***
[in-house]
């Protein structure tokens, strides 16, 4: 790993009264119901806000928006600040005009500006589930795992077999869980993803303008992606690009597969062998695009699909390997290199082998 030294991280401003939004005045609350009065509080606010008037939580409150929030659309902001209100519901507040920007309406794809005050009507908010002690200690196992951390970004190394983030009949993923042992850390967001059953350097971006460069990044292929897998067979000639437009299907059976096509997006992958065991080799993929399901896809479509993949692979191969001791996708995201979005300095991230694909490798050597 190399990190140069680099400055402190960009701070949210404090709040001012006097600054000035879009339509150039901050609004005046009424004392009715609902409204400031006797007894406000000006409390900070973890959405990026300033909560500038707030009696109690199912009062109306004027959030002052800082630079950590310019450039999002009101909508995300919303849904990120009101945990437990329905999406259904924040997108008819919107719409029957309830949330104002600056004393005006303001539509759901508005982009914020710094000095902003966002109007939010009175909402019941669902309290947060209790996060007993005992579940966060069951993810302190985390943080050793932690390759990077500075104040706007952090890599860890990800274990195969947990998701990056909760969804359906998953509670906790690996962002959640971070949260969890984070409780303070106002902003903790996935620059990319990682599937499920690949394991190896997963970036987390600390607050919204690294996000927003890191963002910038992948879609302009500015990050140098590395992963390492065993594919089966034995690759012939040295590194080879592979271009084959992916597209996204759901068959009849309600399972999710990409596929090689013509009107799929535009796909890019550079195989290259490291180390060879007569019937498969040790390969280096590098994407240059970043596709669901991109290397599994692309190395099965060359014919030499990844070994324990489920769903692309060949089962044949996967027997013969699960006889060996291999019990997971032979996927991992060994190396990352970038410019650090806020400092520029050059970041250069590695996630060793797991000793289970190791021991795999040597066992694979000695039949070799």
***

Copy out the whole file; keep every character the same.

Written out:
[in-house]
């Protein structure tokens, strides 16, 4: 790993009264119901806000928006600040005009500006589930795992077999869980993803303008992606690009597969062998695009699909390997290199082998 030294991280401003939004005045609350009065509080606010008037939580409150929030659309902001209100519901507040920007309406794809005050009507908010002690200690196992951390970004190394983030009949993923042992850390967001059953350097971006460069990044292929897998067979000639437009299907059976096509997006992958065991080799993929399901896809479509993949692979191969001791996708995201979005300095991230694909490798050597 190399990190140069680099400055402190960009701070949210404090709040001012006097600054000035879009339509150039901050609004005046009424004392009715609902409204400031006797007894406000000006409390900070973890959405990026300033909560500038707030009696109690199912009062109306004027959030002052800082630079950590310019450039999002009101909508995300919303849904990120009101945990437990329905999406259904924040997108008819919107719409029957309830949330104002600056004393005006303001539509759901508005982009914020710094000095902003966002109007939010009175909402019941669902309290947060209790996060007993005992579940966060069951993810302190985390943080050793932690390759990077500075104040706007952090890599860890990800274990195969947990998701990056909760969804359906998953509670906790690996962002959640971070949260969890984070409780303070106002902003903790996935620059990319990682599937499920690949394991190896997963970036987390600390607050919204690294996000927003890191963002910038992948879609302009500015990050140098590395992963390492065993594919089966034995690759012939040295590194080879592979271009084959992916597209996204759901068959009849309600399972999710990409596929090689013509009107799929535009796909890019550079195989290259490291180390060879007569019937498969040790390969280096590098994407240059970043596709669901991109290397599994692309190395099965060359014919030499990844070994324990489920769903692309060949089962044949996967027997013969699960006889060996291999019990997971032979996927991992060994190396990352970038410019650090806020400092520029050059970041250069590695996630060793797991000793289970190791021991795999040597066992694979000695039949070799």